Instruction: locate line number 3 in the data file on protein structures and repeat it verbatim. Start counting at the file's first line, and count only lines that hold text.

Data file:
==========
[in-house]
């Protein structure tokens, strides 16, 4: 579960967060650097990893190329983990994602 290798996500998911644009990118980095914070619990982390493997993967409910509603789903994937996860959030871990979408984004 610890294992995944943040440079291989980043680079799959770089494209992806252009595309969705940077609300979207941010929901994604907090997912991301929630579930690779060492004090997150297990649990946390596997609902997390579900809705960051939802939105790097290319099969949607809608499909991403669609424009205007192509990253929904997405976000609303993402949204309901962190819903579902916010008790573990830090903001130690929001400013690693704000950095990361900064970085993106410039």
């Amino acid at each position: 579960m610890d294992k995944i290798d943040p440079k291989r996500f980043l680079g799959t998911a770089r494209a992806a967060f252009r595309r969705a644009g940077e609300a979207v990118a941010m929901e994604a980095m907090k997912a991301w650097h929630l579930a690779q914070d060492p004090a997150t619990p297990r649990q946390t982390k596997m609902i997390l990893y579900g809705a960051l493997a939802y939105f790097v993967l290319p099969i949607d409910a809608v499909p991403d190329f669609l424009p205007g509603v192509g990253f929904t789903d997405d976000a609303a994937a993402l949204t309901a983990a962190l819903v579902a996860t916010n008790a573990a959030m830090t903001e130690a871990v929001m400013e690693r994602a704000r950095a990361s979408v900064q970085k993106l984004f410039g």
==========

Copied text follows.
């Amino acid at each position: 579960m610890d294992k995944i290798d943040p440079k291989r996500f980043l680079g799959t998911a770089r494209a992806a967060f252009r595309r969705a644009g940077e609300a979207v990118a941010m929901e994604a980095m907090k997912a991301w650097h929630l579930a690779q914070d060492p004090a997150t619990p297990r649990q946390t982390k596997m609902i997390l990893y579900g809705a960051l493997a939802y939105f790097v993967l290319p099969i949607d409910a809608v499909p991403d190329f669609l424009p205007g509603v192509g990253f929904t789903d997405d976000a609303a994937a993402l949204t309901a983990a962190l819903v579902a996860t916010n008790a573990a959030m830090t903001e130690a871990v929001m400013e690693r994602a704000r950095a990361s979408v900064q970085k993106l984004f410039g």